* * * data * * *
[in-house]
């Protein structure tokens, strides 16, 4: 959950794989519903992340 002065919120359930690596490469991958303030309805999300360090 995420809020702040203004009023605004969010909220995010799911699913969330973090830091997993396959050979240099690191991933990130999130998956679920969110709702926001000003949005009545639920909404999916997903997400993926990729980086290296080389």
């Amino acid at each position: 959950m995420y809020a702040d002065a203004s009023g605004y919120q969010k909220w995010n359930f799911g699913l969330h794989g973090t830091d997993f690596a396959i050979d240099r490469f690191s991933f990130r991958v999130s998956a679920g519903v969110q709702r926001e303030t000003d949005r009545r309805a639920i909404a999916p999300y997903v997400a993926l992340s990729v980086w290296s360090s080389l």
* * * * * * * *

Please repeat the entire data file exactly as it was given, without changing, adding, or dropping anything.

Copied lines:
[in-house]
């Protein structure tokens, strides 16, 4: 959950794989519903992340 002065919120359930690596490469991958303030309805999300360090 995420809020702040203004009023605004969010909220995010799911699913969330973090830091997993396959050979240099690191991933990130999130998956679920969110709702926001000003949005009545639920909404999916997903997400993926990729980086290296080389």
């Amino acid at each position: 959950m995420y809020a702040d002065a203004s009023g605004y919120q969010k909220w995010n359930f799911g699913l969330h794989g973090t830091d997993f690596a396959i050979d240099r490469f690191s991933f990130r991958v999130s998956a679920g519903v969110q709702r926001e303030t000003d949005r009545r309805a639920i909404a999916p999300y997903v997400a993926l992340s990729v980086w290296s360090s080389l």